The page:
Monday, August 30, 2010

My heart leaps out of its place

So, I was reading Job the other day. Job is a great book, and... I'm going to write about it. Here we go.

So, basic plot of Job. Job is awesome, God brags about him, Satan gets permission to mess with him, etc. The vast majority of the book is a sort of back-and-forth between Job and three of his friends. He says, "This sucks." They say, "Yeah." He asks, "Why is this happening to me?" They say, "Oh, come on, Job, we all know there has to be some sin in your life. Come on, 'fess up, what is it?" He says, "Nothing. I do not deserve this. I have done nothing wrong." This continues until chapter 32, when the three older friends give up. They cannot refute Job, and (since they know Job) probably kind of agree with him. He hasn't done anything to deserve this. However, this isn't the end of the book. As a matter of fact, it's where things get really interesting.

Elihu, the youngest who's come to visit Job, has remained silent this whole time. He's been respectful in letting the older three go first. But now he's mad. They've given up, giving Job the victory, implicitness if not explicitly. I imagine him squirming in his seat as the older three, in his view, beat around the bush, not getting to the real issue at hand. When he realizes that they're never going to get there, he bursts out in indignation both at Job and the three friends. He doesn't even bother with Job's sin (or lack of it), the justification for what God has allowed to happen to Job (if it can be justified). He doesn't care about these things. The main thing, indeed the only thing that's important to him is that Job is a man, and that God is God. He says to Job in 35:2, "Do you think this to be just? Do you say, "it is my right before God,' that you ask, 'What advantage have I? How am I better off than if I had sinned?" That, Elihu says, is the core of Job's complaint. What good has my righteousness done for me? Me and God had a deal, and he hasn't held up his end of the bargain.

Elihu continues, "Look at the heavens, and see; and behold the clouds, which are higher than you. If you have sinned, what do you accomplish against him? And if your transgressions are multiplied, what do you do to him? If you are righteous, what do you give to him? Or what does he receive from your hand?" In other words, he says, "Look around you! Do you realize how utterly small you are? Do your sins hurt God? And does your righteousness give him anything he does not already have?" He goes on to say, "Your wickedness concerns a man like yourself, and your righteousness a son of man." This is why he was so frustrated with his elders and Job. All the time that they've been debating whether Job has been wicked or righteous, he's been wanting to jump up and shout, "It doesn't matter!" Because it really doesn't. Righteousness, among us fallen images of God, can only ever be a relative term.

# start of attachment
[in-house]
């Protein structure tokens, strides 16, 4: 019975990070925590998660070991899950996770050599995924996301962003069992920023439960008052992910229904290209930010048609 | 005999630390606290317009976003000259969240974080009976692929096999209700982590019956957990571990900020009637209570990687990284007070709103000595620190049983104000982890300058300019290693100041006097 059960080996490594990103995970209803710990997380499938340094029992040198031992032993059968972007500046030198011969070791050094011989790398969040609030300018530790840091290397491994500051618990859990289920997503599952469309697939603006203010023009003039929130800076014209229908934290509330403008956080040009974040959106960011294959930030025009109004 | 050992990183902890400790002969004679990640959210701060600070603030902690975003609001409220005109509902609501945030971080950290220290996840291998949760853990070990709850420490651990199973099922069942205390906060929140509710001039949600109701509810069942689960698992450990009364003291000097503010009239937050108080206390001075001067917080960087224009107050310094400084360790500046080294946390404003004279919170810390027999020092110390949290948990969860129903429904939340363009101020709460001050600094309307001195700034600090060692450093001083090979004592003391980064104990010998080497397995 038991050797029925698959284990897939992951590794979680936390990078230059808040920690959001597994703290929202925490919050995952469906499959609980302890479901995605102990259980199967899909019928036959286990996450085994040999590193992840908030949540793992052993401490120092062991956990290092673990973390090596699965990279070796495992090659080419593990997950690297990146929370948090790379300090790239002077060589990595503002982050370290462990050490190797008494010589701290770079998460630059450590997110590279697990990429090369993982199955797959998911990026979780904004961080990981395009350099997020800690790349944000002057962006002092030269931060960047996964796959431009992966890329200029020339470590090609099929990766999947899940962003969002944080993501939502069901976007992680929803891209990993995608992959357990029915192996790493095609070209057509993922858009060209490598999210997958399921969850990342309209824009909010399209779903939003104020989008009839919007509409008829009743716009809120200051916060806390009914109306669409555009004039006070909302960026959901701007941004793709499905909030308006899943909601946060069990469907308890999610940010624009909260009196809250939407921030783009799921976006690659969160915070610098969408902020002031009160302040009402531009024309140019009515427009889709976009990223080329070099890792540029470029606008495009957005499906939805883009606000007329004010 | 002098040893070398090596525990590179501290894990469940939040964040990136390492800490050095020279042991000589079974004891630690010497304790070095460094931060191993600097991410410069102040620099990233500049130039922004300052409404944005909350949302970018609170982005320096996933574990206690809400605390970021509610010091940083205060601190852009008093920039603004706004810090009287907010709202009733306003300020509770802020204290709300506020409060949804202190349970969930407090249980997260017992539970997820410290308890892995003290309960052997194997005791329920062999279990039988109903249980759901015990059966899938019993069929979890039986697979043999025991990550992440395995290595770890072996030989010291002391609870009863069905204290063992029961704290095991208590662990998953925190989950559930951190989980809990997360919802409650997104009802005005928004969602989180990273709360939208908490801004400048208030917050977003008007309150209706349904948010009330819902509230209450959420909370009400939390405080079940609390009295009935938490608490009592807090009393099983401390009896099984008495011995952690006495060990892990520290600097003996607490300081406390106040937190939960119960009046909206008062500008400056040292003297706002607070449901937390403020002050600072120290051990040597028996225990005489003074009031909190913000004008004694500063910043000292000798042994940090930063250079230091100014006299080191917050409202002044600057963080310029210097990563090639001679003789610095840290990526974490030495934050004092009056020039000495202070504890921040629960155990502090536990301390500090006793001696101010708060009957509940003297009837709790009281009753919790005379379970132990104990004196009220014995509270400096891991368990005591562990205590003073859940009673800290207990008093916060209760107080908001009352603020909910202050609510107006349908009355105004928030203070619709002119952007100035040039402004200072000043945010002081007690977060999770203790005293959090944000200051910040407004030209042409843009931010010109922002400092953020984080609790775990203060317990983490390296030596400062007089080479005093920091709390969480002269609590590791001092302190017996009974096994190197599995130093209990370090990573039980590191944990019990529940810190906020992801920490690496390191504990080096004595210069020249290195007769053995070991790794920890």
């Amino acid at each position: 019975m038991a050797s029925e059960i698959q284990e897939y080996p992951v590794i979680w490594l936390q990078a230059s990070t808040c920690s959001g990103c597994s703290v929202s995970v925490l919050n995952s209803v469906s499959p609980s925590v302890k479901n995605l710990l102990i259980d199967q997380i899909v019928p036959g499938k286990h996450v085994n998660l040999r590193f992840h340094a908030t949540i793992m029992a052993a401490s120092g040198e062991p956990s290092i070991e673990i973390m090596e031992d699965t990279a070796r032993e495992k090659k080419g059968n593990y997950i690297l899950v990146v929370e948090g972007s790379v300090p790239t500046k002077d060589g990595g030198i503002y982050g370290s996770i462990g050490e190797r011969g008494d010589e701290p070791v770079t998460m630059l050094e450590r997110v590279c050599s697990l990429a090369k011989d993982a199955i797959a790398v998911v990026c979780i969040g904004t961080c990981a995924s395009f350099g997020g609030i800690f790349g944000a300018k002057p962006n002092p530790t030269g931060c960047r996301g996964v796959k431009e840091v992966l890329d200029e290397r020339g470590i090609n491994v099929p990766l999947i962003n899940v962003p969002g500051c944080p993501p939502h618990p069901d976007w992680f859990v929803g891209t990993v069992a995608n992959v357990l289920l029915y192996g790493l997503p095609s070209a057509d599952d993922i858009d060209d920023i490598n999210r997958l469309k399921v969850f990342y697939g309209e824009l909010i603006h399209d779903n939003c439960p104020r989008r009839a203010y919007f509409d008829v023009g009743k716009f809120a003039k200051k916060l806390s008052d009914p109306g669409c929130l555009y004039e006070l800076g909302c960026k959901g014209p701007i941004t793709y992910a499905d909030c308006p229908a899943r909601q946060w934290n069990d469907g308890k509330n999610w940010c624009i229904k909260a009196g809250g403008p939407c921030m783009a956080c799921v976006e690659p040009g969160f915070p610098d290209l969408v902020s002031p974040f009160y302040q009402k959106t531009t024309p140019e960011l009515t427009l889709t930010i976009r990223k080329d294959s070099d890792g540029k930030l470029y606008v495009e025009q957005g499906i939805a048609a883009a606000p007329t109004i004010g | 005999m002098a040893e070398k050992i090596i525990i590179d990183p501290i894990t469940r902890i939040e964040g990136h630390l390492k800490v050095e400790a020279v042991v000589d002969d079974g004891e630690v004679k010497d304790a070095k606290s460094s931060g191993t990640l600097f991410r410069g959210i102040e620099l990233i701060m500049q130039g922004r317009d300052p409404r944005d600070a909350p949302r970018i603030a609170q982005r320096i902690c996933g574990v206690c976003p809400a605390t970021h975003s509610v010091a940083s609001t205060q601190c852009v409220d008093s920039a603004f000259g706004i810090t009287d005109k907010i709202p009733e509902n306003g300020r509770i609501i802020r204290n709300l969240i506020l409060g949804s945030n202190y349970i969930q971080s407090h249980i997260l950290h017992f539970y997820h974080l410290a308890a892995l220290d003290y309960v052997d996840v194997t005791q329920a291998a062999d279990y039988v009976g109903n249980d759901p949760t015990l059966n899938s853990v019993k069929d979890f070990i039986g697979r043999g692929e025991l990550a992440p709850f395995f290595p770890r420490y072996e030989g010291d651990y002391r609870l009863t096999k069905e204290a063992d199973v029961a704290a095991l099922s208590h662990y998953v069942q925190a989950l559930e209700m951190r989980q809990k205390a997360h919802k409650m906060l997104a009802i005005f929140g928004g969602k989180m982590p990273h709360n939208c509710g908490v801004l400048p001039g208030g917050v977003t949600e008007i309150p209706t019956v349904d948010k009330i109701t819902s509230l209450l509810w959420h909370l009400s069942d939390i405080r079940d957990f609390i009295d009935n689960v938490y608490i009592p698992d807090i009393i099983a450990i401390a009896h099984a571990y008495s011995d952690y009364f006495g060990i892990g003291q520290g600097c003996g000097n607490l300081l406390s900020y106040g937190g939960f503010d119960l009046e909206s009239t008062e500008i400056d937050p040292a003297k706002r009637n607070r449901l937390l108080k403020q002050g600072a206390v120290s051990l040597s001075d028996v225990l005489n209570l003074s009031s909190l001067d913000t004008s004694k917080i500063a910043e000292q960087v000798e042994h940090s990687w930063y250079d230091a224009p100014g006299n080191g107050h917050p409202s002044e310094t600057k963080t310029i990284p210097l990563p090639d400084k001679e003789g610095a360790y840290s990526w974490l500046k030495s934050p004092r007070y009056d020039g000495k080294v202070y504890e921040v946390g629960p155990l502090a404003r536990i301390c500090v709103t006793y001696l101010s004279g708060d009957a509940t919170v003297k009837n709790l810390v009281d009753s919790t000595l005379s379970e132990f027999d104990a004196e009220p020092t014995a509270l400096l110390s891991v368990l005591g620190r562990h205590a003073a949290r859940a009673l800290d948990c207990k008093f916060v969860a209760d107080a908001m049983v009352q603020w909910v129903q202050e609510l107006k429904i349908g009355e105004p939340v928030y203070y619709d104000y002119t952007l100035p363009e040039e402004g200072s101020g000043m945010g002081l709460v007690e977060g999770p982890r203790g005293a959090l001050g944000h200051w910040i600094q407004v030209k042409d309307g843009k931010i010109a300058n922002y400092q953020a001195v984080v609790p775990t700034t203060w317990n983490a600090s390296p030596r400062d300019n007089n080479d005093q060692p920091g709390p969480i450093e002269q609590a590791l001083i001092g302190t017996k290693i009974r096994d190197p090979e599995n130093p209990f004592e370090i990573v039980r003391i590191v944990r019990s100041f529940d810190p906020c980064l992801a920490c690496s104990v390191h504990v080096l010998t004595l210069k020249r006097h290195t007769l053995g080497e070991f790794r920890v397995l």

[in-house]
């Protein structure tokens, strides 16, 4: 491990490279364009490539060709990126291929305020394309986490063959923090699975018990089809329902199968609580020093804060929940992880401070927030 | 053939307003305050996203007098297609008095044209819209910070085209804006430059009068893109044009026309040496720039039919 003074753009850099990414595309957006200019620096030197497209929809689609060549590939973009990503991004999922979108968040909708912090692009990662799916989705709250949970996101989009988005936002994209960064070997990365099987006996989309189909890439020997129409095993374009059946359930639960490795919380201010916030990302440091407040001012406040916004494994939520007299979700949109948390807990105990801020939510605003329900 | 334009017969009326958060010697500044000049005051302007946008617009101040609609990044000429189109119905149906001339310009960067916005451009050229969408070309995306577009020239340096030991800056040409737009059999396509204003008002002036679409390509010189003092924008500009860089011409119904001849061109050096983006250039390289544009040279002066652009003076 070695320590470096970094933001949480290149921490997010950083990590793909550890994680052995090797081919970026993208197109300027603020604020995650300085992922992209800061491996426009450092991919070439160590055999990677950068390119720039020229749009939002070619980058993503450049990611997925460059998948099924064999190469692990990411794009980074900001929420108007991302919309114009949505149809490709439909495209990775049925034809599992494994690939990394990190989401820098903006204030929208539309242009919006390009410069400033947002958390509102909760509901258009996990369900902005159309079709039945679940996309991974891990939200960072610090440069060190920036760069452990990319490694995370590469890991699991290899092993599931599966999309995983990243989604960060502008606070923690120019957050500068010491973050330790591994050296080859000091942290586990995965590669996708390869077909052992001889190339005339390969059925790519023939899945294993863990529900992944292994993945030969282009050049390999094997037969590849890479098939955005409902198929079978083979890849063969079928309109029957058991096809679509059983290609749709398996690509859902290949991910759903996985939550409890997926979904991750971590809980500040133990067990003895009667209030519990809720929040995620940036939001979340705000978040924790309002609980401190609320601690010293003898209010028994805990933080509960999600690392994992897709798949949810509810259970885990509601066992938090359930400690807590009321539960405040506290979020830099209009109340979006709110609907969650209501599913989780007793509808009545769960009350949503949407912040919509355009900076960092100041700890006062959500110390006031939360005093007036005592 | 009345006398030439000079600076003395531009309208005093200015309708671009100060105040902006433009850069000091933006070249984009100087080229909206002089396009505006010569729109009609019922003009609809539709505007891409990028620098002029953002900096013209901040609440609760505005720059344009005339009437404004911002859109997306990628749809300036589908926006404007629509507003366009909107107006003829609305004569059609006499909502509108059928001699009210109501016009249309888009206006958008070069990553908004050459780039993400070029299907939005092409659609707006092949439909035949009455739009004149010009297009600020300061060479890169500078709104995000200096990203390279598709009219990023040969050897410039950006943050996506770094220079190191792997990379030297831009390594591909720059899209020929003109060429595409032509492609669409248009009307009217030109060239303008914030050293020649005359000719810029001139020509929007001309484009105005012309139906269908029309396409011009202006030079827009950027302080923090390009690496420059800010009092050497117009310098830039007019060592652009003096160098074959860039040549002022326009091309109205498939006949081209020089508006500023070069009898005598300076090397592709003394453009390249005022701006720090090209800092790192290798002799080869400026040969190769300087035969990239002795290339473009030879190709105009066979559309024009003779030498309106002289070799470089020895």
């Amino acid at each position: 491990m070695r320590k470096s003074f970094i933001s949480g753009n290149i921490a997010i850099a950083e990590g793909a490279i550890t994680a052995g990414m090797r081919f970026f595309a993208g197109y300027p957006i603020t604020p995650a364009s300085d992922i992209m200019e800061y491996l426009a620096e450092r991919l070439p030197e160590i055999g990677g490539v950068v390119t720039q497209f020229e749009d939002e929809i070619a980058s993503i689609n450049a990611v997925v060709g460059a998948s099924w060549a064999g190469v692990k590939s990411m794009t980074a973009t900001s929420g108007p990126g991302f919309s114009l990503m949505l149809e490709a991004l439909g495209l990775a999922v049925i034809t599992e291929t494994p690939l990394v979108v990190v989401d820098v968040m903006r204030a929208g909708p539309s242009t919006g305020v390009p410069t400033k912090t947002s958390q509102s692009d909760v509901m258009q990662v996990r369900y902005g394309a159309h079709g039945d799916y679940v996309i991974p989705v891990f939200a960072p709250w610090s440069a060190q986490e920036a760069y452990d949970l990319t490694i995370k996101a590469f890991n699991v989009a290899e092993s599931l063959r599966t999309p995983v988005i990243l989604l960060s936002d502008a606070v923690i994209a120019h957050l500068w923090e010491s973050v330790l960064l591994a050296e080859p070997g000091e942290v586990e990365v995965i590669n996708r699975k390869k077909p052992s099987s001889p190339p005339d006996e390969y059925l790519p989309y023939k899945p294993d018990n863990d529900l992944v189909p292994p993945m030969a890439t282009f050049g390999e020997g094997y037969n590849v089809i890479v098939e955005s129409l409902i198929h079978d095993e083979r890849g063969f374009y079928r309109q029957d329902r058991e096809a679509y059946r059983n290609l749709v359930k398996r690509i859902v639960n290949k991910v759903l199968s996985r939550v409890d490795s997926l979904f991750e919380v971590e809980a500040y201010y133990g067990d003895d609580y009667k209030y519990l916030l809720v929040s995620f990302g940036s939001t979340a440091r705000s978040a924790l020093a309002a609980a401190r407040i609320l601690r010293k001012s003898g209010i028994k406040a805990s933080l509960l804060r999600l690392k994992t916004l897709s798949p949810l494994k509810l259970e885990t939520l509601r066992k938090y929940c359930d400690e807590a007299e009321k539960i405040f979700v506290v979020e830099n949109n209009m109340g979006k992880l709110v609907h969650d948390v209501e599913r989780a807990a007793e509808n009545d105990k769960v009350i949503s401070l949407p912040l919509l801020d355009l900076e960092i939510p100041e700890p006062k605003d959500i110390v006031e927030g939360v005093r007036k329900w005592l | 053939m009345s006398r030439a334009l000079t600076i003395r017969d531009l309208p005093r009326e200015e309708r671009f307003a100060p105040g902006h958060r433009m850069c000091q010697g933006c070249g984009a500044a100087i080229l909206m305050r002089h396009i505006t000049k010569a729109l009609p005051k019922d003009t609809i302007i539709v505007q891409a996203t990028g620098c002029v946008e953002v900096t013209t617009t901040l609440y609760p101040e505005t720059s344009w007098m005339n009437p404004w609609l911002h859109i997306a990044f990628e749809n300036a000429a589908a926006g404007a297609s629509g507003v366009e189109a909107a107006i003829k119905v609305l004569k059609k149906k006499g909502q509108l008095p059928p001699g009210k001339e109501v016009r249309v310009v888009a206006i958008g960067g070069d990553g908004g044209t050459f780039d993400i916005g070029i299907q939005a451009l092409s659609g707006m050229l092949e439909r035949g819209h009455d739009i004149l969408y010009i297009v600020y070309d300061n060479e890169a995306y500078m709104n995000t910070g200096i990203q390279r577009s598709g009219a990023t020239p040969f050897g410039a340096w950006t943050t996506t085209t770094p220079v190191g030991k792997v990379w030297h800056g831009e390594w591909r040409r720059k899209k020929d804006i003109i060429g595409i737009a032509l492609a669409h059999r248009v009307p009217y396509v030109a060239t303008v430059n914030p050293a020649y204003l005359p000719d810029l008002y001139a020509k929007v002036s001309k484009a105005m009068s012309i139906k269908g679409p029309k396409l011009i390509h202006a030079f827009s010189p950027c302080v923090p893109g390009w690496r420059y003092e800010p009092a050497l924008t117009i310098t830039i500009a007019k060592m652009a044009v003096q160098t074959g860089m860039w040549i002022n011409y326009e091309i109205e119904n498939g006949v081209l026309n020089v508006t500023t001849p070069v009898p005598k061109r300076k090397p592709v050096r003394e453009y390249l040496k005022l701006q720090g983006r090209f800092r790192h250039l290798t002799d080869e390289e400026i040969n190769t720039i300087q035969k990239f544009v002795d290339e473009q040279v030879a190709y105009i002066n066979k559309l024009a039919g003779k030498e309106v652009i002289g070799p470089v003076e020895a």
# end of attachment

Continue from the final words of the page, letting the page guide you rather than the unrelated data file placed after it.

He goes on, extolling the greatness and majesty of God, and something really cool is going on. He talks about how God created the world, how he governs the nations, etc. But then there is a shift in tone, a sense of immediacy, which makes me think that he is now talking about things that are happening right that moment. "Behold, he scatters his lightning about him and covers the roots of the sea... He covers his hands with the lightning and commands it to strike the mark. It's crashing declares his presence; the cattle also declare that he rises. At this also my heart trembles and leaps out of its place." I really think that, throughout the entire conversation, a crazy storm has been gathering, and now it's raining and thundering and Elihu says, "Look! Look at what God can do! Isn't it awesome?" He says, "God thunders wondrously with his voice; he does great things that we cannot comprehend...The Almighty--we cannot find him; he is great in power; justice and abundant righteousness he will not violate." Elihu has found that awe and sense of marvelous wonder that Job (and most of us, at times) seems to have lost. The knowledge that, in light of the visible greatness of God and his power, he is in the right. Always.

I think I'm losing control of this post. I don't really have a clear vision of what more I want to say, and I don't think what I've said already is very clear. I think it's because there's just so much cool stuff that I want to talk about, and I didn't think about it sufficiently before actually starting to write it. Anyways, here's my point (or one of them). Our righteousness, in and of ourselves, is of absolutely no importance when determining what we deserve from God. Compared to God, we are all (but for Christ) irrevocably damned to Hell. In addition to this, and keeping this in mind, we must remember to keep things in the proper perspective--do we, fallen, rebellious people that we are, really want to question God's judgment concerning us? Let us remember that God is great, and let our hearts tremble when we consider his power and majesty.

In other news, I'm going to England to study at Oxford in a couple days. So, in addition to my theology stuff, I may be writing on my experiences in British Land.

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